How do you start your morning? Do you hit snooze a few times, hoping to catch a few more minutes of rest before the demands of the day take over? Do you check social media? Or maybe you're someone who showers and eats breakfast. How we start our mornings can feel very...routine. Often, we're running on auto-pilot, just going through the motions so we can get on with our day. But what we do in the morning plays a huge role in what we can accomplish.

There's a reason why Apple CEO Tim Cook wakes up at 4am to read email and Michele Obama rises at 4:30 a.m for a workout. A structured morning routine cultivates success. Harvard Biologist Christoph Randler discovered that early risers are more proactive. They're also more likely to anticipate problems and minimize them efficiently, which leads to more success especially in the business world. Having a proactive mindset leads to increased productivity because you're not standing by waiting to be told what to do next or how to handle a challenge. Instead you're anticipating needs, getting curious, and building confidence.

But increased productivity isn't the only bonus to getting up early, you'll also be happier. According to a University of Toronto study, morning people reported higher levels of happiness. Considering the link between happiness and work performance, it's no wonder morning people feel happier than their night owl counterparts.

Ready to start building a morning routine that will catapult your performance? Below are 3 ways to get you started.

Check off the hardest thing on your to-do list first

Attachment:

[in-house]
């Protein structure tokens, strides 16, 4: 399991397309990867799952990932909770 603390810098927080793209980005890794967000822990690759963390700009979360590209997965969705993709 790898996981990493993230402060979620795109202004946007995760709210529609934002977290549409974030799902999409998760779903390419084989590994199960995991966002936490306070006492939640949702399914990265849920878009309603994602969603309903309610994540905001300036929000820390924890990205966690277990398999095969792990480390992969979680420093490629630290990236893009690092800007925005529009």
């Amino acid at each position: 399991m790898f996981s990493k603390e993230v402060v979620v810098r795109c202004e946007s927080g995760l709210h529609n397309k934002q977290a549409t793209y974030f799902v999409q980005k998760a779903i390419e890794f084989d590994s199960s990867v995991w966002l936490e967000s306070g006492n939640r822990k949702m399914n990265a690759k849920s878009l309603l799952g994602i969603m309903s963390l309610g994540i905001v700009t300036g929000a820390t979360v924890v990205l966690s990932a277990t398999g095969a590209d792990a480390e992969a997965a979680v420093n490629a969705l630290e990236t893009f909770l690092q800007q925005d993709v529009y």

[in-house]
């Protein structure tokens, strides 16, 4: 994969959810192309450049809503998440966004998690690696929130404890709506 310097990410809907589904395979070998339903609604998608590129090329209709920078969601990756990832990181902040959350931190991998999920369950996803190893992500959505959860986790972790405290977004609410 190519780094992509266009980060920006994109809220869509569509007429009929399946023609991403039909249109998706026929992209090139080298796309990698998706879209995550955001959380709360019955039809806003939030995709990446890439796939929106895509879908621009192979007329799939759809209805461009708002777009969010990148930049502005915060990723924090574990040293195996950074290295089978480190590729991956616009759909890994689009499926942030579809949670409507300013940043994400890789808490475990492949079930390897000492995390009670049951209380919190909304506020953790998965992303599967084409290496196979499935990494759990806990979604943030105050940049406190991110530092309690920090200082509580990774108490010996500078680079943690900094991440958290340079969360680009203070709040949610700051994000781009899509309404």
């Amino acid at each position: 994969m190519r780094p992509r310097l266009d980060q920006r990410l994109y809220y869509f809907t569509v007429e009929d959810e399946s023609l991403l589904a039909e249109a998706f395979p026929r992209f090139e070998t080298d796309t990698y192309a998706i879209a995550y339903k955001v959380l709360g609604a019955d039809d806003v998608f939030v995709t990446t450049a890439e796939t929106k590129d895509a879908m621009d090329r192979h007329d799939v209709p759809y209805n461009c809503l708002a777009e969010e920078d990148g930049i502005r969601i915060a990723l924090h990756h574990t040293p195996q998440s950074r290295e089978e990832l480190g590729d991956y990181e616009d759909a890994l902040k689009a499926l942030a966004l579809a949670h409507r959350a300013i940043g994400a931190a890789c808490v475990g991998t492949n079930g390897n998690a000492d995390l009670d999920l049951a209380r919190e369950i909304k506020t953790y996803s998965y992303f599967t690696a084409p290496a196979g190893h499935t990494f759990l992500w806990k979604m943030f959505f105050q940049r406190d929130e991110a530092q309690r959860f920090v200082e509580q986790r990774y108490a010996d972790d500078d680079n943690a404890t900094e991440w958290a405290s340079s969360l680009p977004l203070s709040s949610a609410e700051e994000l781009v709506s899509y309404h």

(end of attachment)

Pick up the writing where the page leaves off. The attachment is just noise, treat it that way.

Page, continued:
First thing in the morning is often the quietest. You're not being bombarded with phone calls or meetings. So now's the perfect time to tackle the project that is of most importance to you. You're mental reserves are high, and you'll be most focused. You'll also gain a sense of accomplishment and purpose before 10 a.m.

Exercise first thing

You might have heard this one already, but there's actual science that supports working out in the morning as more than just an easy way to get it over with. According to Harvard Medical School's journal, working out causes your brain to secrete a chemical called neurotrophic factor, which boosts brain function. Exercising in the morning increases your mental and physical stamina, provides energy and boosts motivation, leading to increased overall productivity.

Plan your routine the night before

Often we only discover what we need to do in a day at the end of said day. So why not take this info and use it as ammunition. Before you go to bed, try writing down 3 things that you need to accomplish the next morning. It can be anything - calling your friend to say happy birthday, paying off a bill, or sending project highlights from your latest deal. When you wake up the next morning, make sure you do all 3 of those things before you do anything else. Not only will you feel a great sense of accomplishment, but the rest of the day will be much more productive.